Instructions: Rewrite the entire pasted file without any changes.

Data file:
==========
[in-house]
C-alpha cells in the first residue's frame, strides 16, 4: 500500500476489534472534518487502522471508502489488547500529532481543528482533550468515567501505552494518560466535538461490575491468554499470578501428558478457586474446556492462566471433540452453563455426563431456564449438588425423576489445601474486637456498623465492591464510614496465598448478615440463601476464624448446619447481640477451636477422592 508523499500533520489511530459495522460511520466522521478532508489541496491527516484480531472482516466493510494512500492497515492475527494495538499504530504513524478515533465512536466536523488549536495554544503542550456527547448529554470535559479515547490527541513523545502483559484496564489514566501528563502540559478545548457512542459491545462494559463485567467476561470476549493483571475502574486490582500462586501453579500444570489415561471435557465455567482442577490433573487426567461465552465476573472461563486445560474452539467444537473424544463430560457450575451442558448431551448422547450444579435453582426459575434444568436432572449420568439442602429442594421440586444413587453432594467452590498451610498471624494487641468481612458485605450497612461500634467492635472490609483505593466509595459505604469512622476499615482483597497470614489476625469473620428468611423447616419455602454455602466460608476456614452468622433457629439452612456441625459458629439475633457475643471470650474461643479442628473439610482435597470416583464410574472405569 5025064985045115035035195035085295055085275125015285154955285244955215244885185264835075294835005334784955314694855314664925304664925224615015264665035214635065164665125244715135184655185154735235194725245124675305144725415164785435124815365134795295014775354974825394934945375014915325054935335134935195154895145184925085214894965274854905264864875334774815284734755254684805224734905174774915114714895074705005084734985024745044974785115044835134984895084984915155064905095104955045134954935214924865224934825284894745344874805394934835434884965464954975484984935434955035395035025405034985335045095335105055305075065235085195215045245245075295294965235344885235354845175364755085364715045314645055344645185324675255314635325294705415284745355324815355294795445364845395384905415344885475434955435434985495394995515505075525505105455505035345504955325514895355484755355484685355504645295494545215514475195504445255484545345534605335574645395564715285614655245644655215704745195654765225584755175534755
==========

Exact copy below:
[in-house]
C-alpha cells in the first residue's frame, strides 16, 4: 500500500476489534472534518487502522471508502489488547500529532481543528482533550468515567501505552494518560466535538461490575491468554499470578501428558478457586474446556492462566471433540452453563455426563431456564449438588425423576489445601474486637456498623465492591464510614496465598448478615440463601476464624448446619447481640477451636477422592 508523499500533520489511530459495522460511520466522521478532508489541496491527516484480531472482516466493510494512500492497515492475527494495538499504530504513524478515533465512536466536523488549536495554544503542550456527547448529554470535559479515547490527541513523545502483559484496564489514566501528563502540559478545548457512542459491545462494559463485567467476561470476549493483571475502574486490582500462586501453579500444570489415561471435557465455567482442577490433573487426567461465552465476573472461563486445560474452539467444537473424544463430560457450575451442558448431551448422547450444579435453582426459575434444568436432572449420568439442602429442594421440586444413587453432594467452590498451610498471624494487641468481612458485605450497612461500634467492635472490609483505593466509595459505604469512622476499615482483597497470614489476625469473620428468611423447616419455602454455602466460608476456614452468622433457629439452612456441625459458629439475633457475643471470650474461643479442628473439610482435597470416583464410574472405569 5025064985045115035035195035085295055085275125015285154955285244955215244885185264835075294835005334784955314694855314664925304664925224615015264665035214635065164665125244715135184655185154735235194725245124675305144725415164785435124815365134795295014775354974825394934945375014915325054935335134935195154895145184925085214894965274854905264864875334774815284734755254684805224734905174774915114714895074705005084734985024745044974785115044835134984895084984915155064905095104955045134954935214924865224934825284894745344874805394934835434884965464954975484984935434955035395035025405034985335045095335105055305075065235085195215045245245075295294965235344885235354845175364755085364715045314645055344645185324675255314635325294705415284745355324815355294795445364845395384905415344885475434955435434985495394995515505075525505105455505035345504955325514895355484755355484685355504645295494545215514475195504445255484545345534605335574645395564715285614655245644655215704745195654765225584755175534755